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Sam Porter Bridges, the protagonist of Death Stranding, played by Norman Reedus. Image: Kojima Productions/Sony Interactive Entertainment

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Death Stranding: Director’s Cut has finally made me a believer

Turns out, I was wrong

Mike Mahardy leads game criticism and curation at Polygon as senior editor, reviews. He has been covering entertainment professionally for more than 10 years.

This isn’t just a review of Death Stranding: Director’s Cut. This is a review of Death Stranding.

Allow me to explain.

On Nov. 8, 2019, after three years of nebulous trailers and confusing gameplay demos, Kojima Productions released Death Stranding, its first project as an independent studio. I played it for 15 hours and didn’t enjoy a single one of them. I played the role of an exhausted man transporting boxes to a bunch of jerks scattered across a decimated U.S.; it was a plodding, preachy, indulgent mess. I promptly deleted it from my PlayStation 4.

On Sept. 24, 2021, Kojima Productions will release Death Stranding: Director’s Cut. I have been playing it for weeks. This time, I saw the closing credits.

Death Stranding: Director’s Cut is a strange game about an insouciant messenger delivering cargo to dozens of outposts across a fractured, post-apocalyptic America. It explores the importance of community and social ties. It adds extra missions and helpful tools to the game’s arsenal, but I can’t say whether they improve the overall experience because, well, I never had much of an experience to begin with. What I can say is that Death Stranding is still preachy, plodding, and indulgent. It is also propulsive, soothing, and immense. I have played roughly 60 hours, and I’ve been entranced the whole time. I guess you could say I love it.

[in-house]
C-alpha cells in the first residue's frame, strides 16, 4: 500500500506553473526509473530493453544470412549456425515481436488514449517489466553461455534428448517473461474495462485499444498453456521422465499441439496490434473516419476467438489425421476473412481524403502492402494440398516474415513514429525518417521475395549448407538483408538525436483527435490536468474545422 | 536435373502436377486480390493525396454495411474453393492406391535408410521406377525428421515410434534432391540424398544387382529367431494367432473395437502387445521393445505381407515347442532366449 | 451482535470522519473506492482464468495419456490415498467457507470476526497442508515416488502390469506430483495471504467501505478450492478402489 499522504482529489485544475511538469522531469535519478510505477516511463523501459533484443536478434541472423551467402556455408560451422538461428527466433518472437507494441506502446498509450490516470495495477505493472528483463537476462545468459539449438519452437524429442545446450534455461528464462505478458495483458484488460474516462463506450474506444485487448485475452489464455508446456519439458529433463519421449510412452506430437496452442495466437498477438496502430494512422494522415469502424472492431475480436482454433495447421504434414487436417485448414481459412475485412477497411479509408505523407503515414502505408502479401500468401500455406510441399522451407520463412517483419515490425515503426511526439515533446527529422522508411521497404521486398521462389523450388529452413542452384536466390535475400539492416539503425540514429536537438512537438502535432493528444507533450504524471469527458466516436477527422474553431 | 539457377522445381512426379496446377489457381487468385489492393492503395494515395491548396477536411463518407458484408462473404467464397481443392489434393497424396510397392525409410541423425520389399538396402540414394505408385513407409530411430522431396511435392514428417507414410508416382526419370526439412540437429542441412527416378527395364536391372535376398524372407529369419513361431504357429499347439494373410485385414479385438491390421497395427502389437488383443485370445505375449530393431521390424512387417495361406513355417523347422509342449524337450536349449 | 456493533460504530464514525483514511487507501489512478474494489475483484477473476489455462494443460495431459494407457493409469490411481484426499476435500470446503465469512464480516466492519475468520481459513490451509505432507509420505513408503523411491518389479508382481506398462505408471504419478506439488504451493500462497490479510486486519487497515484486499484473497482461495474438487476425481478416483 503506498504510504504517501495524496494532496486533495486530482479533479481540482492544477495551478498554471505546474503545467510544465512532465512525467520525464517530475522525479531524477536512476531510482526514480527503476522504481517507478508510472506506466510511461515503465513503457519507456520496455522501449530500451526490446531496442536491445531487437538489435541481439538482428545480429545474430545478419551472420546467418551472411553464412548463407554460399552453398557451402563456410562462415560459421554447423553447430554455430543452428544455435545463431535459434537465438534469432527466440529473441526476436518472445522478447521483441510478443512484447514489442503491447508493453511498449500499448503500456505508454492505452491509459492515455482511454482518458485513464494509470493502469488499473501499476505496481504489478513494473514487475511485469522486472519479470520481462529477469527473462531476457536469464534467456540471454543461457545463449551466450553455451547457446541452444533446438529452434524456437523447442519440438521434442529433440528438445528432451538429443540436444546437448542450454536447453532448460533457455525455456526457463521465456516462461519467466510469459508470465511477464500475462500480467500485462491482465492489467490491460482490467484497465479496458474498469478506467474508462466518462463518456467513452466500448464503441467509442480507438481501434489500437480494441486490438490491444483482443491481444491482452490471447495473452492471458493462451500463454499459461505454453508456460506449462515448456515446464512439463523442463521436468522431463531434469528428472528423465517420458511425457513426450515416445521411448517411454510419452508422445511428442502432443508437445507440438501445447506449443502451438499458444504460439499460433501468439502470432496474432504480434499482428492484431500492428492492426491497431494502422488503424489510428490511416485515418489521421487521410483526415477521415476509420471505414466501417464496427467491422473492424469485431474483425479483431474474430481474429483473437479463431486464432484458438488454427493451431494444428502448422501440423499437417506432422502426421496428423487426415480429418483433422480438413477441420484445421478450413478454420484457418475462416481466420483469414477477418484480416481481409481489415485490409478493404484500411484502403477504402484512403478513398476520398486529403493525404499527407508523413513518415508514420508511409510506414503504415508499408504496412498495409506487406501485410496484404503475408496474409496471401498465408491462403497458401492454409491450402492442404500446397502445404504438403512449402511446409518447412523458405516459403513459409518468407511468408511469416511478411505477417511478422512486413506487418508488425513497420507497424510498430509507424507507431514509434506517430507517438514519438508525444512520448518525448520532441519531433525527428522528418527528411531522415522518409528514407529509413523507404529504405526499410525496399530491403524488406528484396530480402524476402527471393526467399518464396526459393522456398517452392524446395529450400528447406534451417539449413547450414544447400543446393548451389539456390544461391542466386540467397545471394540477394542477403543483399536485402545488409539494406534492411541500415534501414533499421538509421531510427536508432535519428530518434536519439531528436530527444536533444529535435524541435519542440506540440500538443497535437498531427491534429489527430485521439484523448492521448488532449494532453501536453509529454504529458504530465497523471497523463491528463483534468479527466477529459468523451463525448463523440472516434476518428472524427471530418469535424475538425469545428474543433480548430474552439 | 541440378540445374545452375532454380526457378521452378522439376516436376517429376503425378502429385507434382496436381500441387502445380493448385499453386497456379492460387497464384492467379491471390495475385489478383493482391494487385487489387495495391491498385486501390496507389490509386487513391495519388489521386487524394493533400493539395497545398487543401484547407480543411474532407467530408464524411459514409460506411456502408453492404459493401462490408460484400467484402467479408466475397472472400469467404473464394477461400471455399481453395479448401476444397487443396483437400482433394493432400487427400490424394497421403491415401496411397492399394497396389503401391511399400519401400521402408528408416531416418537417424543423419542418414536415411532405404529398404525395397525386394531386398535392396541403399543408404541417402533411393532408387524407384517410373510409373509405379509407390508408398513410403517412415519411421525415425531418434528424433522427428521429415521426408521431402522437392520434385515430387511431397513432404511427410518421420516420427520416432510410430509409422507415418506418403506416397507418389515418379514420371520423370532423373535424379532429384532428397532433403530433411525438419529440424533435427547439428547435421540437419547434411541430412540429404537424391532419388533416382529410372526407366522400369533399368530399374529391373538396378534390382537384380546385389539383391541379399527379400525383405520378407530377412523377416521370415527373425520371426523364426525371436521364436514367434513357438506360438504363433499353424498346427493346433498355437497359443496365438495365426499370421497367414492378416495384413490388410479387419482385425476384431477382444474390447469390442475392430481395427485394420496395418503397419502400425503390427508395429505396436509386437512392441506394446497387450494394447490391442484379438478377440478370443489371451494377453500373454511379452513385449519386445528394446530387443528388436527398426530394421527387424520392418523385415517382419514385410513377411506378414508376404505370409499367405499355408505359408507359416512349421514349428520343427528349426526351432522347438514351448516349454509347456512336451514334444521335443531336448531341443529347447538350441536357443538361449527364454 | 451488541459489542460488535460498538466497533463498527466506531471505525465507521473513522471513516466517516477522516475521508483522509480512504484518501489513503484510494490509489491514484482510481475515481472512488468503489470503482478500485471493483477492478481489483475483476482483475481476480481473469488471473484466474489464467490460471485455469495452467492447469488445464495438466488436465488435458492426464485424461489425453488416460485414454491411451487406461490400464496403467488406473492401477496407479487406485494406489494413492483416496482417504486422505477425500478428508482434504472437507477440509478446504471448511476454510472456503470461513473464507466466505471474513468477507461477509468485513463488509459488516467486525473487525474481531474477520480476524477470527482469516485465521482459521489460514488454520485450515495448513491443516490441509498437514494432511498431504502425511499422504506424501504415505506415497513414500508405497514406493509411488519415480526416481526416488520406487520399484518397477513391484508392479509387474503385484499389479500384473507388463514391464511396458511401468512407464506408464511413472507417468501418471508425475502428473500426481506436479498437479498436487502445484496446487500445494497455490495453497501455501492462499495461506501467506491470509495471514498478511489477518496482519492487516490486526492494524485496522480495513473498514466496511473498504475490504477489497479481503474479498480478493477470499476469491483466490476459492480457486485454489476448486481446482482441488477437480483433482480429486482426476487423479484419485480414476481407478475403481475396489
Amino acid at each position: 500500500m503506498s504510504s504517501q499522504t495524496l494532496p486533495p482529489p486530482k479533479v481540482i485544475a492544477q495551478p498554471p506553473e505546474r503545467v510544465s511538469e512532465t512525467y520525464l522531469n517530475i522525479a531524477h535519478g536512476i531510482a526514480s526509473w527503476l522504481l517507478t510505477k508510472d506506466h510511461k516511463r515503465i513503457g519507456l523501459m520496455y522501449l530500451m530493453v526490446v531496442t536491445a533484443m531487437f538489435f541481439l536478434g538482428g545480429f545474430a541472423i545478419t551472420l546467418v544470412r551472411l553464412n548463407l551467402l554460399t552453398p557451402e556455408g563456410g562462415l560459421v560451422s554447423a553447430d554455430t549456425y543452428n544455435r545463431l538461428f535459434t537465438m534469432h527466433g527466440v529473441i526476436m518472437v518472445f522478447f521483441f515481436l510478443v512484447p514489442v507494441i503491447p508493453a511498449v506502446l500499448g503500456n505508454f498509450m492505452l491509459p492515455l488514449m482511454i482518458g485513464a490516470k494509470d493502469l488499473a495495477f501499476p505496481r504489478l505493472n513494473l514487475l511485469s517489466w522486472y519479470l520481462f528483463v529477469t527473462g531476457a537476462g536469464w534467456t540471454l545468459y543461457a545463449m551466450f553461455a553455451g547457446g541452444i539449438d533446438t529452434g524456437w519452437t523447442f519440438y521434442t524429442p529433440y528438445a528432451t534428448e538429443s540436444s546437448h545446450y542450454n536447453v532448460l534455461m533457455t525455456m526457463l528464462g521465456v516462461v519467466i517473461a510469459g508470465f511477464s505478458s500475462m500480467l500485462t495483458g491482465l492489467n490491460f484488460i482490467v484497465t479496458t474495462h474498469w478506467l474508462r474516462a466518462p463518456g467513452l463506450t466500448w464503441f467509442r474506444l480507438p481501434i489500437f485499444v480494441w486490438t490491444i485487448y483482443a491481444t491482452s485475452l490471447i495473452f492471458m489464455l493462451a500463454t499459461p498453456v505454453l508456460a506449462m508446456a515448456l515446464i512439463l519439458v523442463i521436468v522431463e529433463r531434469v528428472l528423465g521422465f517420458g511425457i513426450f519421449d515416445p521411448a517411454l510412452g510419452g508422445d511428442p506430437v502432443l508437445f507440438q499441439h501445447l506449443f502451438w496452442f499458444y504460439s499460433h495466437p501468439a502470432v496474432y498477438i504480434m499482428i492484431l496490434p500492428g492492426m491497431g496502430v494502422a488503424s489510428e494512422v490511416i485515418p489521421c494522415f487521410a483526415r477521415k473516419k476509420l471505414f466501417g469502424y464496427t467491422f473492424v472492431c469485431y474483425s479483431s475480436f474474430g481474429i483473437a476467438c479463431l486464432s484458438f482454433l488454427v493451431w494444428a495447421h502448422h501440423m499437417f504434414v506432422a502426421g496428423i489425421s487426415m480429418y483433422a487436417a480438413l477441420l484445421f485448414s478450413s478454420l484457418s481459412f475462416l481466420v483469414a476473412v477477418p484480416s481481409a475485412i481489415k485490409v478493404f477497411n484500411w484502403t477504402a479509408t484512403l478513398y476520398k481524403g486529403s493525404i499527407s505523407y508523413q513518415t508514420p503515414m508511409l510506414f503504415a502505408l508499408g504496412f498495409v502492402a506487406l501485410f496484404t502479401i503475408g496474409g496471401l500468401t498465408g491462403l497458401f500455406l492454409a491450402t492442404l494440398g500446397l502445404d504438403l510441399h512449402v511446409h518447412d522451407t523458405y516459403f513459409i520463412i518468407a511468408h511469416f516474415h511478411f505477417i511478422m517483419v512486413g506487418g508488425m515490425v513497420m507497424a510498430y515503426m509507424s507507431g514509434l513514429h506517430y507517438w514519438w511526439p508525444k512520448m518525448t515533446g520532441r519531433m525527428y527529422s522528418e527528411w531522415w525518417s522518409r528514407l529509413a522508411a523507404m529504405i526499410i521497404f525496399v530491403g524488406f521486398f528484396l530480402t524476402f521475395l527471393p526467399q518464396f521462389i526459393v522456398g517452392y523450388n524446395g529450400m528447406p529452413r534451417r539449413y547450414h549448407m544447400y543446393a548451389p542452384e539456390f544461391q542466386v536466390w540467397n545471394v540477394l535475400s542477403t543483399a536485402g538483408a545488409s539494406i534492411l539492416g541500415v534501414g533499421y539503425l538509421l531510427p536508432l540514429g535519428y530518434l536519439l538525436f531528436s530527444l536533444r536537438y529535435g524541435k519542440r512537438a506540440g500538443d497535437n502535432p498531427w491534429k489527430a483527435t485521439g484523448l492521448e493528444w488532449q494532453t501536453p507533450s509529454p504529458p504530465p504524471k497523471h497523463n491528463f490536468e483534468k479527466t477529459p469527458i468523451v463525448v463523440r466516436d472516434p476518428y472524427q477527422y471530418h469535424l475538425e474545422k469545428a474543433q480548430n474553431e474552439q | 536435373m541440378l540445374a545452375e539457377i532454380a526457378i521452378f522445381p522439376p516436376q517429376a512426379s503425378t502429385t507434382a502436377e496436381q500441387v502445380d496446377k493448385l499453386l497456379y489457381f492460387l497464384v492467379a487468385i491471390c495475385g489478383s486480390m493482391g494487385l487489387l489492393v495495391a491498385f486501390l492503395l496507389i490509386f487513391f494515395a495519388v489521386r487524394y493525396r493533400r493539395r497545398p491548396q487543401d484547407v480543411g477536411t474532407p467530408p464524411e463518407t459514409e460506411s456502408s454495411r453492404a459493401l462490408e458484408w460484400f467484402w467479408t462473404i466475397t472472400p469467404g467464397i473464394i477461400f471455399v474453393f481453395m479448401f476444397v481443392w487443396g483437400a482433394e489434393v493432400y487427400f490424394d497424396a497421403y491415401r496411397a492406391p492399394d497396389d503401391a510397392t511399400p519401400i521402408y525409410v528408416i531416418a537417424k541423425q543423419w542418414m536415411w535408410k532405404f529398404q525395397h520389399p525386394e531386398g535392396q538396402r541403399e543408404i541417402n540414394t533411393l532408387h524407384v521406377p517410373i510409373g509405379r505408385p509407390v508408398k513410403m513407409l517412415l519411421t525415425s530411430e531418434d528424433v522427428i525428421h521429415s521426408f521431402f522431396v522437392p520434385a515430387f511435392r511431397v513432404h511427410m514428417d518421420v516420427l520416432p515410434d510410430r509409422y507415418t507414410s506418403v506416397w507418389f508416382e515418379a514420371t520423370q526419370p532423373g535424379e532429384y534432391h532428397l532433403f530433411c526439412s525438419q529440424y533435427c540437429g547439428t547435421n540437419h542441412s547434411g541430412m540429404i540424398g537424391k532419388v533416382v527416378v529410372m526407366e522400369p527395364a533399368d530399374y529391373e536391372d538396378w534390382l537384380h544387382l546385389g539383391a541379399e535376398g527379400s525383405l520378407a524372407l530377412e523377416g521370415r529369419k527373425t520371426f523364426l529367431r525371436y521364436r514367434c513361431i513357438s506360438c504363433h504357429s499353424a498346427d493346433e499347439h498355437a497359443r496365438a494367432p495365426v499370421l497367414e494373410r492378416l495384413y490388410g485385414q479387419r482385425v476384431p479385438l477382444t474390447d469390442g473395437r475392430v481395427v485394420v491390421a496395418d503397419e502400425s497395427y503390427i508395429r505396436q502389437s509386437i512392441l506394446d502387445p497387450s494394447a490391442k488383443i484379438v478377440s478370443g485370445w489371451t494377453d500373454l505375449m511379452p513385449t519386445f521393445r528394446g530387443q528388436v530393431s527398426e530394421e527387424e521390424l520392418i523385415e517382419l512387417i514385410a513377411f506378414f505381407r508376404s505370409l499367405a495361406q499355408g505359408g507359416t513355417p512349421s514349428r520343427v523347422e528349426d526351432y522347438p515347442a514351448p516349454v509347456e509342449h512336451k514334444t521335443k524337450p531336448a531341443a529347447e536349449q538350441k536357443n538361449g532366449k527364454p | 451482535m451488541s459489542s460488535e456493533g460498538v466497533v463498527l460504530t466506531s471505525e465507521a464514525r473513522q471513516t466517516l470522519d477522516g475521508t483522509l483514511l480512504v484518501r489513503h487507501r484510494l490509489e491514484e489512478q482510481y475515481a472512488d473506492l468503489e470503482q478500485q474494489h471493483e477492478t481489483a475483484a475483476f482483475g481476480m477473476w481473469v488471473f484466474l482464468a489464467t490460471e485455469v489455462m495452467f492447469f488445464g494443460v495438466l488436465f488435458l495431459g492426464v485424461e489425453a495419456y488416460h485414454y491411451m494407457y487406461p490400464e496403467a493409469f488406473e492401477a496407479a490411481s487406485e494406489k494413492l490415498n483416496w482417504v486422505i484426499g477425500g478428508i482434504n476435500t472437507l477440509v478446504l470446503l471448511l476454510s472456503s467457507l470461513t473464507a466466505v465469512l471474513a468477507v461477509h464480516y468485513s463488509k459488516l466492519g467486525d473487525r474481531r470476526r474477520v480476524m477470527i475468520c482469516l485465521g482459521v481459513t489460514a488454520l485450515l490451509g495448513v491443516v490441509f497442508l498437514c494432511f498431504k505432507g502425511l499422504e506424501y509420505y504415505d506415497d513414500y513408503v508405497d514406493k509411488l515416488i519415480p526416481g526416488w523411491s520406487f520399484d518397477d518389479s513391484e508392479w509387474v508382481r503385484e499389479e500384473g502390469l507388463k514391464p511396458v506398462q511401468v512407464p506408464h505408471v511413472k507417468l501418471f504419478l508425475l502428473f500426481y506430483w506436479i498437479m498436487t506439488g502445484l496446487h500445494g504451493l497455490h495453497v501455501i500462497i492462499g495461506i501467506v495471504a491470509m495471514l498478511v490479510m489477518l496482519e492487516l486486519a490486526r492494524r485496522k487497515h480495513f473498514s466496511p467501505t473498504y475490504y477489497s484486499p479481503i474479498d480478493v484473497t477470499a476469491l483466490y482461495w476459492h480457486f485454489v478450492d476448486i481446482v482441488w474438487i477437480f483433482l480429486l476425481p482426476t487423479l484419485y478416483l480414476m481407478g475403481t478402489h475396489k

I’ve heard people call Death Stranding meditative, and I don’t disagree. But more than that, I’ve found it to be hypnotic.

For a game revolving around what are basically fetch quests, I rarely get bored. As Russ Frushtick pointed out in our 2019 review, Death Stranding’s delivery orders are actually pretty damn fun once the game gets out of its own way. I map my travel routes ahead of time. I account for harsh weather forecasts and unfavorable wind patterns. When my cargo is too heavy and I’m wading through the current of a strong river, I also have to shift my balance.

Sometimes I’ll just say screw it, and boost my motorcycle — carrying a precarious stack of briefcases and steel jugs — up a slab of rock and over a chasm because a customer needs his crafting materials before they decay. And sometimes this will end with me in the bottom of said chasm, surrounded by busted boxes and a haze of regret.

Sam Porter bridges aims a cargo cannon, one of the new additions in Death Stranding: Director’s Cut. Image: Kojima Productions/Sony Interactive Entertainment

Every so often, Death Stranding introduces new tools (a truck, a robot companion, and a massive cannon that launches cargo, to name a few). These tools each add their own wrinkle to the simple point-A-to-point-B formula.